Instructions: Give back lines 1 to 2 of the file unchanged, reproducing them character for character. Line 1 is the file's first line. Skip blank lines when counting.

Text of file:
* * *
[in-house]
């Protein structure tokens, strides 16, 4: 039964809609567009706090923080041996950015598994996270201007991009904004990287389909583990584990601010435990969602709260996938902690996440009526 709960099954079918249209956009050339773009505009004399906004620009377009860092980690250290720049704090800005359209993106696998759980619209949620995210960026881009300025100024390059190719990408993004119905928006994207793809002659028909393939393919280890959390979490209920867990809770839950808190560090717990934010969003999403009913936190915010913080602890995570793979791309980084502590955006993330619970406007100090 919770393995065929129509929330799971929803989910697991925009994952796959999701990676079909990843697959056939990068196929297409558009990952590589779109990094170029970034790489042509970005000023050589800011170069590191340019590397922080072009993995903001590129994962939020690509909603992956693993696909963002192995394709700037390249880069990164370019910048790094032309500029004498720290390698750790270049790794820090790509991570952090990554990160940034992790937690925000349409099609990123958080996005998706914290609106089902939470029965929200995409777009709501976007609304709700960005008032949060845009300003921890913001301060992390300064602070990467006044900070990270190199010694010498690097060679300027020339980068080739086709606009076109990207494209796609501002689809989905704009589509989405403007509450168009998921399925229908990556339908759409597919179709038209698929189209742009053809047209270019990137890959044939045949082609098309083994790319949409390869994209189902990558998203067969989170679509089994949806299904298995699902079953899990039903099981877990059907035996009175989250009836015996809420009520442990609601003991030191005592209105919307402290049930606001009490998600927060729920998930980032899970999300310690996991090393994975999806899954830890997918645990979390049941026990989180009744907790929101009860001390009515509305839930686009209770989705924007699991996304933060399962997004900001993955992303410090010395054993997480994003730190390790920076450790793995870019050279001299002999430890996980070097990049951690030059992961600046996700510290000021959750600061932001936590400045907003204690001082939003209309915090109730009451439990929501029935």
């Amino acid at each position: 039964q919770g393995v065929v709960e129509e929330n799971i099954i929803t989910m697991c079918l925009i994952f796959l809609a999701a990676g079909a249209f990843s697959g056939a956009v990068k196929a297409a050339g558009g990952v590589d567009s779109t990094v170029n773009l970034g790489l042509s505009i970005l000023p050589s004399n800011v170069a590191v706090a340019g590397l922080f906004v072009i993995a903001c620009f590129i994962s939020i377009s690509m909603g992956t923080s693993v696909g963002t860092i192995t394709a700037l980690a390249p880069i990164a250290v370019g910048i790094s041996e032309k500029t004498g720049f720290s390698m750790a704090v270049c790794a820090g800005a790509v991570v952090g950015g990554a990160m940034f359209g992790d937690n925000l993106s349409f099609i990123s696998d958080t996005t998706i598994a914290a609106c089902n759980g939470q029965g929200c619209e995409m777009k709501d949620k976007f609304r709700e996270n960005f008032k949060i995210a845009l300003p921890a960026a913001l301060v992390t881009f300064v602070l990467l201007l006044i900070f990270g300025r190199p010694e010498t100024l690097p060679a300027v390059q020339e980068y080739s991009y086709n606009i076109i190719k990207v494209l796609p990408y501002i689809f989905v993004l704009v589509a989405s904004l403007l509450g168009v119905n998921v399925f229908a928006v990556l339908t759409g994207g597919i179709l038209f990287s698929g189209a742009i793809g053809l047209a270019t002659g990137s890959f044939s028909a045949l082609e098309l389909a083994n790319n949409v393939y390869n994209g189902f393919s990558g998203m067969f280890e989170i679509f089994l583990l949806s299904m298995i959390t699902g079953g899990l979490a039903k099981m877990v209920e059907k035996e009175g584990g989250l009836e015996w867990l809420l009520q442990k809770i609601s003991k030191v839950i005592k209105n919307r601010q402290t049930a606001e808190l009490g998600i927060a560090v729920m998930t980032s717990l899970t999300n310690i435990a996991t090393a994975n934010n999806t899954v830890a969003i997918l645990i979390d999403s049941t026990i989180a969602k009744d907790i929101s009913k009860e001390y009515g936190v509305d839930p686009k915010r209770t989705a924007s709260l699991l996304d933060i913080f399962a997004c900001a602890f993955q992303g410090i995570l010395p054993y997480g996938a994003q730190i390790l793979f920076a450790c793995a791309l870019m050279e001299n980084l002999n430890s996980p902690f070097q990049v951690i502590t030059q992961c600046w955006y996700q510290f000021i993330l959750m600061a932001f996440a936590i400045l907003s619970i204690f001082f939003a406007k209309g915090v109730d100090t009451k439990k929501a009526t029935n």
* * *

[in-house]
């Protein structure tokens, strides 16, 4: 039964809609567009706090923080041996950015598994996270201007991009904004990287389909583990584990601010435990969602709260996938902690996440009526 709960099954079918249209956009050339773009505009004399906004620009377009860092980690250290720049704090800005359209993106696998759980619209949620995210960026881009300025100024390059190719990408993004119905928006994207793809002659028909393939393919280890959390979490209920867990809770839950808190560090717990934010969003999403009913936190915010913080602890995570793979791309980084502590955006993330619970406007100090 919770393995065929129509929330799971929803989910697991925009994952796959999701990676079909990843697959056939990068196929297409558009990952590589779109990094170029970034790489042509970005000023050589800011170069590191340019590397922080072009993995903001590129994962939020690509909603992956693993696909963002192995394709700037390249880069990164370019910048790094032309500029004498720290390698750790270049790794820090790509991570952090990554990160940034992790937690925000349409099609990123958080996005998706914290609106089902939470029965929200995409777009709501976007609304709700960005008032949060845009300003921890913001301060992390300064602070990467006044900070990270190199010694010498690097060679300027020339980068080739086709606009076109990207494209796609501002689809989905704009589509989405403007509450168009998921399925229908990556339908759409597919179709038209698929189209742009053809047209270019990137890959044939045949082609098309083994790319949409390869994209189902990558998203067969989170679509089994949806299904298995699902079953899990039903099981877990059907035996009175989250009836015996809420009520442990609601003991030191005592209105919307402290049930606001009490998600927060729920998930980032899970999300310690996991090393994975999806899954830890997918645990979390049941026990989180009744907790929101009860001390009515509305839930686009209770989705924007699991996304933060399962997004900001993955992303410090010395054993997480994003730190390790920076450790793995870019050279001299002999430890996980070097990049951690030059992961600046996700510290000021959750600061932001936590400045907003204690001082939003209309915090109730009451439990929501029935």